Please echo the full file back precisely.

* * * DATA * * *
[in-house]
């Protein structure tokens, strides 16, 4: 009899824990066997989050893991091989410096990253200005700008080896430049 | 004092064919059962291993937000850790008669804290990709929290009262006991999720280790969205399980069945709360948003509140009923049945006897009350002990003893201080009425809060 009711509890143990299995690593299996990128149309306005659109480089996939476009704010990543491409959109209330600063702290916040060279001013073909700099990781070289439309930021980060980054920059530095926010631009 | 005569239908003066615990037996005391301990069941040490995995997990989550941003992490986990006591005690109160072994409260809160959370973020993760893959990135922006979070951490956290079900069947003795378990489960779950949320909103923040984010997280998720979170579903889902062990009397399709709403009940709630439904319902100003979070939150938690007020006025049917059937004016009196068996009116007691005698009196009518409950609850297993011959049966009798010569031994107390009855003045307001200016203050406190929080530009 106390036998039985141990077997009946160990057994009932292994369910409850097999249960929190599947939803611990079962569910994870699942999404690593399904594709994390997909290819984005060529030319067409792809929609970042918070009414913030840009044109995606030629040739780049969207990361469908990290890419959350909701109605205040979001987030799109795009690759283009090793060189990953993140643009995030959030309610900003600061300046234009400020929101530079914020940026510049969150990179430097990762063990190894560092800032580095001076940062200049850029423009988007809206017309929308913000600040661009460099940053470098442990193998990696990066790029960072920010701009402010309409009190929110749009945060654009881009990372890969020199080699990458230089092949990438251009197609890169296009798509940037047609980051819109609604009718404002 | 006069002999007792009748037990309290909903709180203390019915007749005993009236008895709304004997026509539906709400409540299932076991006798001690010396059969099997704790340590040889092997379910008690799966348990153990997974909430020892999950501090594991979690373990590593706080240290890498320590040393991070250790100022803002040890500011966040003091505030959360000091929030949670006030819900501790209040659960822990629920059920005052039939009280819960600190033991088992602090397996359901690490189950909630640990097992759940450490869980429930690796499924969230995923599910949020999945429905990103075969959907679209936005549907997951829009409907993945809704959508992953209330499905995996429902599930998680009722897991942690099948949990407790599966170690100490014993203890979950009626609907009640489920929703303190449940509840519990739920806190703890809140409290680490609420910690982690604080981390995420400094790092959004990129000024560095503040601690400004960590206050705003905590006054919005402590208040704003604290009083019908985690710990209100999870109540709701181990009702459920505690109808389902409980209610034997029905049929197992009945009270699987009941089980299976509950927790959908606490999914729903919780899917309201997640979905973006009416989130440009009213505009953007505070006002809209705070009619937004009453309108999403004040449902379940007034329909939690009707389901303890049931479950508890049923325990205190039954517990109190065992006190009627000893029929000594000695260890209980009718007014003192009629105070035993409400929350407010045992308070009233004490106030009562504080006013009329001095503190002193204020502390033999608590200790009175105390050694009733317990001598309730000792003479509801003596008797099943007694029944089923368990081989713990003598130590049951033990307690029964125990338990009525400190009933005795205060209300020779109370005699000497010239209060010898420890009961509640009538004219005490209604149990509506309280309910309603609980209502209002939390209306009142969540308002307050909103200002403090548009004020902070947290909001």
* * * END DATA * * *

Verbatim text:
[in-house]
């Protein structure tokens, strides 16, 4: 009899824990066997989050893991091989410096990253200005700008080896430049 | 004092064919059962291993937000850790008669804290990709929290009262006991999720280790969205399980069945709360948003509140009923049945006897009350002990003893201080009425809060 009711509890143990299995690593299996990128149309306005659109480089996939476009704010990543491409959109209330600063702290916040060279001013073909700099990781070289439309930021980060980054920059530095926010631009 | 005569239908003066615990037996005391301990069941040490995995997990989550941003992490986990006591005690109160072994409260809160959370973020993760893959990135922006979070951490956290079900069947003795378990489960779950949320909103923040984010997280998720979170579903889902062990009397399709709403009940709630439904319902100003979070939150938690007020006025049917059937004016009196068996009116007691005698009196009518409950609850297993011959049966009798010569031994107390009855003045307001200016203050406190929080530009 106390036998039985141990077997009946160990057994009932292994369910409850097999249960929190599947939803611990079962569910994870699942999404690593399904594709994390997909290819984005060529030319067409792809929609970042918070009414913030840009044109995606030629040739780049969207990361469908990290890419959350909701109605205040979001987030799109795009690759283009090793060189990953993140643009995030959030309610900003600061300046234009400020929101530079914020940026510049969150990179430097990762063990190894560092800032580095001076940062200049850029423009988007809206017309929308913000600040661009460099940053470098442990193998990696990066790029960072920010701009402010309409009190929110749009945060654009881009990372890969020199080699990458230089092949990438251009197609890169296009798509940037047609980051819109609604009718404002 | 006069002999007792009748037990309290909903709180203390019915007749005993009236008895709304004997026509539906709400409540299932076991006798001690010396059969099997704790340590040889092997379910008690799966348990153990997974909430020892999950501090594991979690373990590593706080240290890498320590040393991070250790100022803002040890500011966040003091505030959360000091929030949670006030819900501790209040659960822990629920059920005052039939009280819960600190033991088992602090397996359901690490189950909630640990097992759940450490869980429930690796499924969230995923599910949020999945429905990103075969959907679209936005549907997951829009409907993945809704959508992953209330499905995996429902599930998680009722897991942690099948949990407790599966170690100490014993203890979950009626609907009640489920929703303190449940509840519990739920806190703890809140409290680490609420910690982690604080981390995420400094790092959004990129000024560095503040601690400004960590206050705003905590006054919005402590208040704003604290009083019908985690710990209100999870109540709701181990009702459920505690109808389902409980209610034997029905049929197992009945009270699987009941089980299976509950927790959908606490999914729903919780899917309201997640979905973006009416989130440009009213505009953007505070006002809209705070009619937004009453309108999403004040449902379940007034329909939690009707389901303890049931479950508890049923325990205190039954517990109190065992006190009627000893029929000594000695260890209980009718007014003192009629105070035993409400929350407010045992308070009233004490106030009562504080006013009329001095503190002193204020502390033999608590200790009175105390050694009733317990001598309730000792003479509801003596008797099943007694029944089923368990081989713990003598130590049951033990307690029964125990338990009525400190009933005795205060209300020779109370005699000497010239209060010898420890009961509640009538004219005490209604149990509506309280309910309603609980209502209002939390209306009142969540308002307050909103200002403090548009004020902070947290909001």